We start in Maynard, where high school station WAVM (91.7) was fighting for its survival, with its application to upgrade from class D status pitted against competing 91.7 applications from several religious broadcasters and from UMass/Boston's WUMB, which hoped to add a 91.7 transmitter in nearby Stow.
With a stellar 27-year record of service to its community, WAVM went on the public relations offensive a few months back, rallying support in the newspapers and among lawmakers.
NERW stepped into the fray in our February 25 issue, prompting a response from WUMB general manager Pat Monteith, whose open attitude towards the issue led us to make this observation:
"NERW wonders whether, given WAVM's limited broadcast schedule, some kind of share-time arrangement could be the saving grace here?"
And indeed, it seems to be. Wednesday morning, officials from WUMB and WAVM gathered at Maynard High to announce just such an arrangement, under which WUMB programming will be heard on WAVM whenever students aren't broadcasting (in practice, all day long except for 6:30-7:30 AM and 2-9 PM weekdays and Sunday mornings during the school year). What's more, WAVM's talented students will now be able to do internships at WUMB.
Of course, WAVM's application for a power upgrade to 150 watts will still need FCC approval (against several competing religious satellite-fed applications), but with the political firepower behind the WAVM-WUMB deal (including Congressman Marty Meehan), we suspect the Commission will have some answering to do if the upgrade isn't granted.
As promising as the WAVM-WUMB compromise is, there's an even more exciting development bridging the Charles River a few miles to the east.
Unlike just about every other commercial broadcaster in the country, WJIB (740 Cambridge) owner Bob Bittner is (gasp!) a fan of the low-power FM movement -- and this week he put his license where his mouth is. Starting tomorrow, Bittner is donating his Saturday night airtime (starting at 9PM) to Allston-Brighton Free Radio, Steve Provizer's micropower community station that's currently having a hard time being heard on 1580 kHz with its hundred milliwatts of legal power.
WJIB will carry ABFR's hyper-local informational programming, shows like "Boston's Seniors Count" and "Children's Health Connection," bringing them to a far wider audience (even on 740's little 5-watt night signal!) than the 1580 transmitter can provide.
NERW's take: In the grand scheme of American broadcasting these days, WJIB and WUMB are themselves the "little guys." But if they can see community radio as something other than a threat to their very existence, maybe Eddie Fritts and the mega-groups who support the NAB could learn a little something, too.
Not quite as exciting, but there is a format change of sorts to report in the Springfield market. WPNT (1600 East Longmeadow) drops its simulcast of WAQY-FM (102.1) until Labor Day to become a nonstop ad for the Six Flags amusement park.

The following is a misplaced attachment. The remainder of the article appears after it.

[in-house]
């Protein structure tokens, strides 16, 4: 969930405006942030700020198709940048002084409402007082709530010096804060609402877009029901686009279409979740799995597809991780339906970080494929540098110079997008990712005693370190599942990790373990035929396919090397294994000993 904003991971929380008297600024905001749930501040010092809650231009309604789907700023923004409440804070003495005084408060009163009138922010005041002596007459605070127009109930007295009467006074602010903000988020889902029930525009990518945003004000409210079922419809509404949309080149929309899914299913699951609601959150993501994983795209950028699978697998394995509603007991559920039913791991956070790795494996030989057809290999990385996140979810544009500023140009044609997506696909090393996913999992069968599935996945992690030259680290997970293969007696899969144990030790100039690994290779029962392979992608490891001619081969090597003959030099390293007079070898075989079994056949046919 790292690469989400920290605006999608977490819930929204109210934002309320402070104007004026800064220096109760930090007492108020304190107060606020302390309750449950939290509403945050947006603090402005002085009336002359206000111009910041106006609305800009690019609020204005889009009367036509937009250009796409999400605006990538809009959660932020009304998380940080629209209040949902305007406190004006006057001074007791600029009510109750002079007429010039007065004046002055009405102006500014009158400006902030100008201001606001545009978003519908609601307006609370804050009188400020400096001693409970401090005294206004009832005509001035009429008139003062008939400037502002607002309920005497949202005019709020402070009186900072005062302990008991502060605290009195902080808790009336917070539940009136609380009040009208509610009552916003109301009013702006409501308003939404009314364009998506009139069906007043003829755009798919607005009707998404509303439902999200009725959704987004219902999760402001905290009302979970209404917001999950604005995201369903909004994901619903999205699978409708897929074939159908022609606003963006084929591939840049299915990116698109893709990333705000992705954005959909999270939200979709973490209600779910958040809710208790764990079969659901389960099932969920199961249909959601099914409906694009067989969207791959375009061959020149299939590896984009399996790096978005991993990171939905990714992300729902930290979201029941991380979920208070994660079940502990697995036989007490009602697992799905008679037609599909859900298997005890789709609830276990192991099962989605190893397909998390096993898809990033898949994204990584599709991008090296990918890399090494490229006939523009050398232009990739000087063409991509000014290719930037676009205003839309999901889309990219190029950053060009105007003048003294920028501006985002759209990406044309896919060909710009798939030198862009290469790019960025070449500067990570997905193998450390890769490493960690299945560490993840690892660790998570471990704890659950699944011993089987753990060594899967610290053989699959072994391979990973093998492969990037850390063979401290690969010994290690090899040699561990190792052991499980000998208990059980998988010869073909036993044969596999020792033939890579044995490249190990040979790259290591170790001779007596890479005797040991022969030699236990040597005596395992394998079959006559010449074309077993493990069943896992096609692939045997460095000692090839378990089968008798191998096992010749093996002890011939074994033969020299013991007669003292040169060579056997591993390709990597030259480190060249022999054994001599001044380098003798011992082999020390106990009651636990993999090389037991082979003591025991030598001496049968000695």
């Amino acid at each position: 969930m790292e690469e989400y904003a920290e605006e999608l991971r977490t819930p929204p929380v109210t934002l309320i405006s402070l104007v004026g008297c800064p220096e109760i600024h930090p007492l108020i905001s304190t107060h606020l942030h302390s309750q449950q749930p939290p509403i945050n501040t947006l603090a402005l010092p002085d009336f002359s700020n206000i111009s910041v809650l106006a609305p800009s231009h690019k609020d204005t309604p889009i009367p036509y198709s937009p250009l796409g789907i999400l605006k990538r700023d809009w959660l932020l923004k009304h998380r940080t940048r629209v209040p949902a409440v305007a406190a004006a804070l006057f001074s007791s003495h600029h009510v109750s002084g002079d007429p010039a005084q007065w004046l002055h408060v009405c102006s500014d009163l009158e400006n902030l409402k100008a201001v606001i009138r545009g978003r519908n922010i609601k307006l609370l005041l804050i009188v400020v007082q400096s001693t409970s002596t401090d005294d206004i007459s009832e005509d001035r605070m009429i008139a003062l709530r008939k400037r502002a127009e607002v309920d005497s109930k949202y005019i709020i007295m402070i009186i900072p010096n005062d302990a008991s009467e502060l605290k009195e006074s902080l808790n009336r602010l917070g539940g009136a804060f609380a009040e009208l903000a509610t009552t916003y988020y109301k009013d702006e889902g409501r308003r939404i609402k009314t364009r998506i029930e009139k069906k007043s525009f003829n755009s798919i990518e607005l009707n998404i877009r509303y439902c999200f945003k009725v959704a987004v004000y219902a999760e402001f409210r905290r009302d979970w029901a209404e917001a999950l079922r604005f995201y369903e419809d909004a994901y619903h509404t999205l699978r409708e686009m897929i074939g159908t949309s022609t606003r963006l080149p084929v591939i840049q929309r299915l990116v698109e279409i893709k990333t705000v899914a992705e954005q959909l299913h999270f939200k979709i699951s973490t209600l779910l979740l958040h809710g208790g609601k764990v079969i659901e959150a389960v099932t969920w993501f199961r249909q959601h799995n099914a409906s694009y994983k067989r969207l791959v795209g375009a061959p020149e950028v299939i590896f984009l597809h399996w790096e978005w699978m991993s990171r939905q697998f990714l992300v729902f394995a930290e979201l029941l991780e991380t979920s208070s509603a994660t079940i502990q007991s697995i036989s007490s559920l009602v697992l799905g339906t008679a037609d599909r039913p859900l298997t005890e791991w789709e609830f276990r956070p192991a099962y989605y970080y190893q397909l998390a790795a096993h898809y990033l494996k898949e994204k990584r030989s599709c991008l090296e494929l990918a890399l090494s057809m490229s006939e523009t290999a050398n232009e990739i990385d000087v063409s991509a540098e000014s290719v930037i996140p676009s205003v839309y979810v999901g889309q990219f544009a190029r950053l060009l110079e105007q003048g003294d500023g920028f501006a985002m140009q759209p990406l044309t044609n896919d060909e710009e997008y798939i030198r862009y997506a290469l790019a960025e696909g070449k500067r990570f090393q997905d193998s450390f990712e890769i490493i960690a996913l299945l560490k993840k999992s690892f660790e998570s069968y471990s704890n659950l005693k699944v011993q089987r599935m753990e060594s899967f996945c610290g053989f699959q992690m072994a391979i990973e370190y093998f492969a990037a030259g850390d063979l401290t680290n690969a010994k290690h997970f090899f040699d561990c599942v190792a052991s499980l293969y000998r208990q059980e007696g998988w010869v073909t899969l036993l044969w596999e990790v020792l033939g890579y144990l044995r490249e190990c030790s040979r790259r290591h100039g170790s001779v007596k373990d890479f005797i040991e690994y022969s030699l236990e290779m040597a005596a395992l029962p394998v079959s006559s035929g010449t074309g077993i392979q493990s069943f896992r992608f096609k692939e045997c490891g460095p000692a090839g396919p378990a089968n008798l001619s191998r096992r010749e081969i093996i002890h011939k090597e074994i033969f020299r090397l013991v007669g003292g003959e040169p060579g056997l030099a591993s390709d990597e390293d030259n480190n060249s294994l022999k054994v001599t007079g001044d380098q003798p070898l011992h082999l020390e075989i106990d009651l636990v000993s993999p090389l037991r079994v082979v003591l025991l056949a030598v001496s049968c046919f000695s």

Boston talker WRKO (680) has a new Web site (www.wrko.com), complete with streaming audio -- but you'd best not be in a hurry when checking it out; even on our cable modem, this overesigned monstrosity takes forever to load!
Arnold Hanson Jr. and Stephen Griffin, who own a steel company in Berlin, approached owners Bob and Gladys Powell after hearing that WMOU was closing.
The Berlin Daily Sun reports that while neither man has any broadcast experience, they didn't want to lose their community's only local radio voice. No purchase price was announced.
Hanson and Griffin tell the Sun they plan no changes to WMOU's format or staff -- and for once, we actually believe it!
While we're up in the northern reaches of the Granite State, we note that the FCC has resolved a disputed FM allocation. Veteran engineer Dana Puopolo asked the FCC to allocate 99.1A to Whitefield, a few miles north of Littleton, while station owner Barry Lunderville asked the Commission to put 99.1A in Northumberland, a few miles north of Lunderville's WXXS (102.3) in Lancaster. The Commission favored Puopolo's request, but hasn't yet opened a window for applications.
Up north, Rick DeFranco is wrapping up his 15-year radio career in Ogdensburg next month. He'll leave WPAC (92.7) after his show June 30 to go full-time at WWNY (Channel 7) in Watertown, working as a St. Lawrence County bureau reporter during the week and continuing his current role as a weekend weatherman.
Is Rochester the worst city in America when it comes to radio stations' Web presences? We tried to check out the schedule of WWWG (1460) the other day, only to be told (at http://www.wwwg1460.com) that the date was "June 1, 100" and that the site was under reconstruction. Even at that, it was better than the alleged site of WHAM (1180) (http://www.wham1180.com), which contains *no* actual information about WHAM programming or personalities, although several inside pages do carry "WTAM AM 1100" headings on them, straight from the Cleveland Clear Channel station whose site apparently provided the model for WHAM's. (And in fairness to our Clear Channel friends, we do hear that the WHAM site is just a place-holder now for something much bigger to come...)
Heading over to the Toronto suburbs, we hear that CKDX (88.5 Newmarket) has shed its year-old country format for rhythmic oldies as "Dancin' Oldies 88-5." To the east, CJKX (95.9 Ajax) has its new relay, CJKX-1, up and running on 89.9 in Sunderland to serve the northern reaches of Durham Region.
And with that, we end this week's NERW. See you next Friday!